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Feastly in DCist!

With Feastly, Your Home Becomes the Restaurant and Your Home-Cooking the Cuisine

by Josh Novikoff

“Barriers to entry to the food world keep coming down as entrepreneurs become more creative and consumers become hungrier for something new. If you can’t afford a brick-and-mortar restaurant, start a food truck. Can’t afford the truck either? Pop up in an existing space in their off-hours. If the idea of operating every day is too daunting, do some one-off selling at a grey market. If that’s not your bag, what’s left? Invite strangers into your home once in a while to sell them a meal.

“Over the last few months, local entrepreneur Noah Karesh and D.C. story-gatherer Danny Harris have joined forces to launch Feastly, an online marketplace that enables regular folk to turn their homes into restaurants and themselves into chefs for one-night engagements. Interested cooks reach out to Karesh and Harris to sign up to host a meal, setting a theme, menu and cost per person, which usually ends up being somewhere in the $40-range for dinner. The meal is advertised to potential diners through Feastly’s e-mail list and a heavy dose of tweeting and Facebook posts.

“There have been shades of the underground home-cooked dinner market in D.C. for the last several years. Professional chef Carole Greenwood had been running mysterious Orange Arrow dinners since leaving Buck’s Fishing and Camping. Hush Supper Club exists as one amateur cook’s invitation for Indian meals and the culture behind them at her home. If you’re friends with Chez le Commis, you might be able to have dinner at his place. There are surely other cool options we’re don’t know about (they are supposed to be underground after all).

“Feastly differs by casting a wide-net that allows any home chef to get on board with the start-up and turn their own home into a restaurant for the evening. Karesh and Harris cooked up the idea together during a D.C. Startup Weekend last November and began (and continue) to cultivate a community of like-minded amateur cooks and eaters. There is an inherent warmth, personal care and craftsmanship that goes into a meal of assembled strangers around a home communal table, one that they readily advertise and document on their blog.

“There was a Cuban dinner for 12 by cooks Greer Gilchrest and Lisa Markuson with stuffed plantains and avocado pies. Guests were asked to bring their own rums along from their home collections. Or Chef Anya’s Nouvelle Cuisine Extravaganza in Columbia Heights, with elaborately conceived lobster avocado Napoleons, crab bread pudding, monkfish with miso broth, root vegetables, turnip puree, and shitake mushrooms, and a citrus white chocolate parfait with bittersweet and Grand Marnier truffles. (The haute menu and photographic evidence suggest a meal that might have competed for top honors on Top Chef.)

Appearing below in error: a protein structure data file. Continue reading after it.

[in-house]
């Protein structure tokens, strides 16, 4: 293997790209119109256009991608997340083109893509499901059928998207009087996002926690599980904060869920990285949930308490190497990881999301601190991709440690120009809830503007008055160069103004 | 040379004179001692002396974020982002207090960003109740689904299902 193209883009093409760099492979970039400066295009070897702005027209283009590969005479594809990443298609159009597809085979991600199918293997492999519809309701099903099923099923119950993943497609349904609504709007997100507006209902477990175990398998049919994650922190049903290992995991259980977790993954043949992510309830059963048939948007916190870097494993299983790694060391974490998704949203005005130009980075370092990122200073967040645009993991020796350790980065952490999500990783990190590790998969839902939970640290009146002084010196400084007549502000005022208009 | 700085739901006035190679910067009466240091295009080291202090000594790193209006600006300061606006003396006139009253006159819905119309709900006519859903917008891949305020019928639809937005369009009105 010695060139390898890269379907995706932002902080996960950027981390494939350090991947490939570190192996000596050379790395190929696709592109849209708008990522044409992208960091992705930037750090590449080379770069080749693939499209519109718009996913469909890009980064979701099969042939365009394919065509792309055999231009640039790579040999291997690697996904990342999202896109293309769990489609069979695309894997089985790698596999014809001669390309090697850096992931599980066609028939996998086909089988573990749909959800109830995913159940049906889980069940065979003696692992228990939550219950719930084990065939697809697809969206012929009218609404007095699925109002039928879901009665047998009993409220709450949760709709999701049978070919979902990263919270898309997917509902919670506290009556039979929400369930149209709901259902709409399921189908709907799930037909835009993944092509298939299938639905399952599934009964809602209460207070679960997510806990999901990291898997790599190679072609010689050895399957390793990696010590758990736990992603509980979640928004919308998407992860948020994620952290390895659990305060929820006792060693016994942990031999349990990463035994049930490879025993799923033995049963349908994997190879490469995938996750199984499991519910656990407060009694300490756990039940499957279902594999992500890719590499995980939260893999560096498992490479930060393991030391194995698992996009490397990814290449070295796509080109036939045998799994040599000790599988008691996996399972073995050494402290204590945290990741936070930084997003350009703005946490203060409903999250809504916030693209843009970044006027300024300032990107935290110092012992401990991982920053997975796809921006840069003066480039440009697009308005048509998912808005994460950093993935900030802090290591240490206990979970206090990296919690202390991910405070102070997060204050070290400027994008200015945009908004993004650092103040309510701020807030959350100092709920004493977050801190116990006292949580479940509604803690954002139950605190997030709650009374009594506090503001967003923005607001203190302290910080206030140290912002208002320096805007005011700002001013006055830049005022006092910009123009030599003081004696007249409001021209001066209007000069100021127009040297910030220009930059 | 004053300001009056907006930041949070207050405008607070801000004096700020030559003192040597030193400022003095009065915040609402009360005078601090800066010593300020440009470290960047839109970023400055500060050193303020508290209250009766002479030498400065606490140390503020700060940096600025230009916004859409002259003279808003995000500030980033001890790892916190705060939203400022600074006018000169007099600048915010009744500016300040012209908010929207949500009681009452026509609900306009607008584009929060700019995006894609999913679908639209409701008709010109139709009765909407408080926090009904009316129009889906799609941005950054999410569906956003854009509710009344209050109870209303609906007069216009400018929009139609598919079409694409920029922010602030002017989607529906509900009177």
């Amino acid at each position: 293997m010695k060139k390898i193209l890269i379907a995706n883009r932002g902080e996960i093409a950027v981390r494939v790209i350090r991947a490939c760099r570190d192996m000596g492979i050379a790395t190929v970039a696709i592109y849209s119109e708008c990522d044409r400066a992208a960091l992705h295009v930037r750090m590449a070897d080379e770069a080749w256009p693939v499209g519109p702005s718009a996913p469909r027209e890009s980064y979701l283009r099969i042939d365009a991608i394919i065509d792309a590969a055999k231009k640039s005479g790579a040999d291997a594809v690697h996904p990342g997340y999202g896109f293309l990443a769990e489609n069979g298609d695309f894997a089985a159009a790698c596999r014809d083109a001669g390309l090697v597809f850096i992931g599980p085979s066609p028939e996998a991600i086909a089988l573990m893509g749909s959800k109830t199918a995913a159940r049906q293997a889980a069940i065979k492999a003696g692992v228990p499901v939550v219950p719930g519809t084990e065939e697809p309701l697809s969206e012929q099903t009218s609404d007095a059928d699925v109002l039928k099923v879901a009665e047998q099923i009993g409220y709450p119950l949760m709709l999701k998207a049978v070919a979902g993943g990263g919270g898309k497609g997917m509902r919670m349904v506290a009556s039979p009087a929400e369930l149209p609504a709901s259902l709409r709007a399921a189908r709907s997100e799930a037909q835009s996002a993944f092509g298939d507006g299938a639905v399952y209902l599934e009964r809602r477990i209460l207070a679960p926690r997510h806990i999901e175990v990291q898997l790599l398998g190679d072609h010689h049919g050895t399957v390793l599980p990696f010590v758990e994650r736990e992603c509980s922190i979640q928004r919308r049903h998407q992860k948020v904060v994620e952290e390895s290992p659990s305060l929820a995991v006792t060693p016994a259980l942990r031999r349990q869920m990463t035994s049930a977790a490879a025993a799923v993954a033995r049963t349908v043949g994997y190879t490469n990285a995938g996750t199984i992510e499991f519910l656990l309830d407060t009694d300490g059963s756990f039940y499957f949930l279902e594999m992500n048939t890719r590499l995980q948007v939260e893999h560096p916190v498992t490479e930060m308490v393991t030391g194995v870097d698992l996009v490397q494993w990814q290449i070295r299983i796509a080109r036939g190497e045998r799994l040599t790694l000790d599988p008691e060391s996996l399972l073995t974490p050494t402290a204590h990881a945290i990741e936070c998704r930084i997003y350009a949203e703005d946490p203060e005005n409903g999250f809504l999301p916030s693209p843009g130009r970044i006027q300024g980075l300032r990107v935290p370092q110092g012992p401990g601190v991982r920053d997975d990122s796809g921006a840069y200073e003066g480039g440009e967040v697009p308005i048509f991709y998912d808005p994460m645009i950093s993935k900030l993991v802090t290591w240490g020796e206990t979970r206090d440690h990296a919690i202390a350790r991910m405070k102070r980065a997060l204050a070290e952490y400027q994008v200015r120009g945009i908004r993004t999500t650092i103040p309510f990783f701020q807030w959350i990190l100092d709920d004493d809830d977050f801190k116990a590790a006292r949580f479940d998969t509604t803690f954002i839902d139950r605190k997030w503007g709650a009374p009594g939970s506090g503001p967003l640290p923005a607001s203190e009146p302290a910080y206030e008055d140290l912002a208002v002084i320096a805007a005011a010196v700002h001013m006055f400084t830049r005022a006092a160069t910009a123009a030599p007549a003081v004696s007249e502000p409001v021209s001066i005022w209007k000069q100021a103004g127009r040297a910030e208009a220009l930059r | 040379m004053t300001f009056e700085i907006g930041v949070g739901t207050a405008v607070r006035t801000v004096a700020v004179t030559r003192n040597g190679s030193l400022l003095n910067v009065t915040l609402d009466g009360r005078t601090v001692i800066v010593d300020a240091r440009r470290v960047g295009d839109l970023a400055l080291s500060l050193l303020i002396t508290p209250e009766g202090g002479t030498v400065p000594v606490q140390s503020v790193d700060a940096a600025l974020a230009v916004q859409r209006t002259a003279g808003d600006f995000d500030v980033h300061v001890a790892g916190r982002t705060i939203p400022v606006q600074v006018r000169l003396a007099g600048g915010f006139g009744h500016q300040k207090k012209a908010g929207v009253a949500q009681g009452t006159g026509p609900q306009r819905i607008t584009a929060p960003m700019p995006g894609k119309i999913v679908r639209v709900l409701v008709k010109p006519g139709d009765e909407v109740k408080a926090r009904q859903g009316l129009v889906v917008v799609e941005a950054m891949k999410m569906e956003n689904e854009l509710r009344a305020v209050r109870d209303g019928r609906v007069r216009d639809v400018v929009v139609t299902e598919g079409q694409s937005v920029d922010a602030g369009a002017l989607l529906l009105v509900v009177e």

“Sandy and Jason’s Cream and Spice dinner, also in Columbia Heights, was a little less gourmet than Anya’s, but featured plenty of homemade bread, chicken kabobs, and pistachio custard. This past weekend, Chefs Kya and Brian had six feasters over for Samgyupsal, Kimchi Jun, and eventually karaoke in their Ballston apartment and Lamia hosted an Algerian brunch in Adams Morgan. The inaugural Feastly dinner? Karesh and Harris brought down Harris’ mom from New York for that Libyan feast which was held in Karesh’s group house.

“The communal nature of the enterprise is also highlighted by an underground food meetup and free market (effectively a monthly potluck) Feastly has hosted twice at the Blind Dog Café, the pop-up coffee shop Karesh has installed with partners Jonas Singer and Cullen Gilchrist in a corner bar called Darnell’s on Florida Avenue, in the vicinity of Howard University and the 9:30 Club. The pop-up has served as a hub as Feastly expands from a home-spun outlet to buzz-worthy enterprise. The second Feastly dinner, that Cuban one, was hosted by Markuson and the sister of Blind Dog Café cofounder Cullen Gilchrest. The two are partners in Black Strap Baking Co., which happens to do the baking for Blind Dog.

“And things keep going from there. Each week Feastly has a new meal or two to list, and the start-up is in its infancy. In a recent feature on WAMU, Harris discussed hopes to make Feastly a way to connect diners to home cooks across the country.”

See the article here.



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